Mixed Company: ‘Table Manners' A Sussex farm yields fertile soil


GREAT BARRINGTON -- A cloud of longing and frustration hangs in the air over a modest farm in Sussex, England, that is the home of a thirtysomething woman named Annie in Alan Ayckbourn's "Table Manners," the first of his "Norman Conquests" trilogy -- three plays set on the same weekend in the same house with the action unfolding simultaneously in the dining room ("Table Manners"), the living room ("Living Together") and in the garden ("Round and Round the Garden"). A character's exit from a scene in one play is an entrance into a scene in one of the other plays.

Annie, played with affecting grace and intelligence by Josephine Wilson in Mixed Company's uneven production of "Table Manners," is preparing to go away for the weekend. She's asked her brother, Reg (Ryan Marchione), accompanied by his wife, Sarah (Dana Harrison), to come and look after the farm and their ailing mother, who lives with Annie, while she's away. What she doesn't say, until Sarah pries it out of her, is that she won't be alone. Her companion will be Annie's brother-in-law, an assistant librarian named Norman (Gray Simons), who is married to Annie and Reg's sister, Ruth (Stephanie Hedges), who just happens to show up with Norman unexpectedly. Hanging on the fringe is an amiable local veterinarian named Tom (Patrick Toole), a simple unassuming bachelor whom everyone, Annie included, thinks would be a good match for the Sussex farm girl but who is slow, at best, to pick up her signals.

Frustrated, Annie has turned to Norman, who is only to eager to help. "I just want to make you happy," he tells her with his distinctive brand of sincerity. But you just know -- and with good reason as "Table Manners" progresses -- that while the library represents Norman's vocation, making women happy is his avocation. Ruth (played splendidly by an impressively layered Hedges), knows better. She stays with Norman but she's not blind to his ways. When, during a singularly unpleasant, awkward dinner, she displays revulsion at the meager meal Annie has put together with Sarah's assistance, it's not simply the inadequacy of the food over which she is expressing distaste. And yet, as a shift in mood in the last act hints, even Ruth is not invulnerable to Norman's charms and boudoir skills.


The problem is that Simon's Norman is so repulsively self-centered and sexually driven, it is difficult to see what it is Annie and the other women he's managed to charm see in him.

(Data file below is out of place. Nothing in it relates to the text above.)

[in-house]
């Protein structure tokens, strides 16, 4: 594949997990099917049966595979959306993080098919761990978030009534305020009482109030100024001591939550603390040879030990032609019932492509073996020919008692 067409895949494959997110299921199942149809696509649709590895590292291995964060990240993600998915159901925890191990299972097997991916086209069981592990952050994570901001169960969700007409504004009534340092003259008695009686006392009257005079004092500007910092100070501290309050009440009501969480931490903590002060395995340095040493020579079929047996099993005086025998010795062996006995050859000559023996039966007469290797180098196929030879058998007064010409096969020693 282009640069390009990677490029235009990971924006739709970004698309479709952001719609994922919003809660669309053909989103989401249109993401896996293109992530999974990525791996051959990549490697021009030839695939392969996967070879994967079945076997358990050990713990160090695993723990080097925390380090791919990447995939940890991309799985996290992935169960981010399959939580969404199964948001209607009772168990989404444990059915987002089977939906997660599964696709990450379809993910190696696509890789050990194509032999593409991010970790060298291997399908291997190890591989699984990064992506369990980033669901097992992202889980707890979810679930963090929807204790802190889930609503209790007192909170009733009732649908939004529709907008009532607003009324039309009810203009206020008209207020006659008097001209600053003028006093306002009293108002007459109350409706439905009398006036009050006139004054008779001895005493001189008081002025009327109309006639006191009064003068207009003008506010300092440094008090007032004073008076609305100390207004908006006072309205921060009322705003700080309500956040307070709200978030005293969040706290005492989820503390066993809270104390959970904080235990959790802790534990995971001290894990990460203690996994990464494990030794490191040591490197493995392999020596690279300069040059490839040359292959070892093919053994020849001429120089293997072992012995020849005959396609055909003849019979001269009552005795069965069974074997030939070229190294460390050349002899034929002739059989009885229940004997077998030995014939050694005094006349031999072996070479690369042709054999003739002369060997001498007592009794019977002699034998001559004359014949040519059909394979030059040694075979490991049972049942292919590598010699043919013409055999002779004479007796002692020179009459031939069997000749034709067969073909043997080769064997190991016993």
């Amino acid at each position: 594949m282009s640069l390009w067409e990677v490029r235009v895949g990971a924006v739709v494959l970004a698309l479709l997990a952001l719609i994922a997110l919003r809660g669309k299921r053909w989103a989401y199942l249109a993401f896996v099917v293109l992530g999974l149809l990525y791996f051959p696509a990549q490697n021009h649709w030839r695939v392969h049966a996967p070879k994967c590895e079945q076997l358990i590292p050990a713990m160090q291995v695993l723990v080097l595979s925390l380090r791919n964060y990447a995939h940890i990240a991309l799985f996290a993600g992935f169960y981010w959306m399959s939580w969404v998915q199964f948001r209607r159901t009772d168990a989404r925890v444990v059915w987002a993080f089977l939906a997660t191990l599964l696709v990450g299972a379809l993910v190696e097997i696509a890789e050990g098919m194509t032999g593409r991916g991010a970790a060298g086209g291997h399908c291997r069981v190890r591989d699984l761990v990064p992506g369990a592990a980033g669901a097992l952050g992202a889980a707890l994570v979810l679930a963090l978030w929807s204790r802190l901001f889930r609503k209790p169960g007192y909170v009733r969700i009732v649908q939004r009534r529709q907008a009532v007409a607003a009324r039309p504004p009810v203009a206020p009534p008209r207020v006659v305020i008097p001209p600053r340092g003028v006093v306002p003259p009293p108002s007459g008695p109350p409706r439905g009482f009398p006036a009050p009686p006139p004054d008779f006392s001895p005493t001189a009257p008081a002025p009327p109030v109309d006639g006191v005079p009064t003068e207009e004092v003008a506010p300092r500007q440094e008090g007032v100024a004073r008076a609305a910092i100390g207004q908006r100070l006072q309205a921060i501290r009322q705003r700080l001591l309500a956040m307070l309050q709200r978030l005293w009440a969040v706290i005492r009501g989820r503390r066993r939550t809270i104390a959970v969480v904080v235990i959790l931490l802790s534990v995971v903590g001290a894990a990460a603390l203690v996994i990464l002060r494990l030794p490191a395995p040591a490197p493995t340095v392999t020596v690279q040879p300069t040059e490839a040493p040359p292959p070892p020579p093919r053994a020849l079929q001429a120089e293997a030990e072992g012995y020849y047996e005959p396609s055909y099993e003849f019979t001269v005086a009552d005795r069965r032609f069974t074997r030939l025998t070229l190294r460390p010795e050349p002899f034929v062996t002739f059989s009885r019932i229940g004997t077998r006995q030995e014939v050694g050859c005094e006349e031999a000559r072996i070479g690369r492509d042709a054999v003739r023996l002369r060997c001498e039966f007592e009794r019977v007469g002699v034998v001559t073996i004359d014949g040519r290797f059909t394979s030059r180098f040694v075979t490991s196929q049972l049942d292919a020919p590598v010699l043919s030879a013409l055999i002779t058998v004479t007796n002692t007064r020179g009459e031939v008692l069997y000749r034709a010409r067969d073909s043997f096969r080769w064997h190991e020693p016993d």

Ayckbourn's Norman is the kind of character you can't help but be drawn to even while, at the same time, you realize how self-absorbed he is and how much damage he is capable of causing as he blithely and indifferently goes about his business. In a brilliantly crafted scene, Ayckbourn lays out Norman's audacious methodology as he goes to work on good old straitlaced play-life-by-the-book Sarah (portrayed expertly by Harrison) whose manic drive to organize everyone and everything is a way of venting frustration at a husband who doesn't measure up to her standards or expectations.

Simon's Norman is uncomfortably leering, with more than a touch of lechery. Nowhere is there a hint of the disarming, ingenuous boyish quality that draws women to him.

Toole's Tom is too phlegmatic, too deliberate in his simplicity. His rhythm is at odds with the play's more driving impulses.

Caught between Toole's excess of deliberation on the one hand and Simon's excess of excess on the other, Marchione, as Reg, finds a subtly defined balance in his portrayal of a man who is pushed this way and that by a wife who is increasingly impatient with an easygoing demeanor in her husband that seems to defiantly grow more easygoing as she demands more of him. But clearly, there is a gathering storm within Reg.

It's the women who sustain this production. Harrison, Wilson and Hedges go to the limits and the depths in a set of performances that remind you why Mixed Company has had such success with Ayckbourn's plays over the course of its 32 years.


By Alan Ayckbourn.

Directed by Joan Ackermann and Gillian Seidl; lighting design, Rudi Bach; set design, Linda Josephs; costumes, Ruby Jones.

When: Through Sunday Aug. 3. Eves.: 8 Thu.-Sun.

Where: Mixed Company, 37 Rossetter St., Great Barrington.

Tickets: $20. (413) 528-2320.

Run time: 2 hours 16 minutes


Annie Josephine Wilson

Sarah Dana Harrison

Reg Ryan Marchione

Tom Patrick Toole

Norman Gray Simons

Ruth Stephanie Hedges


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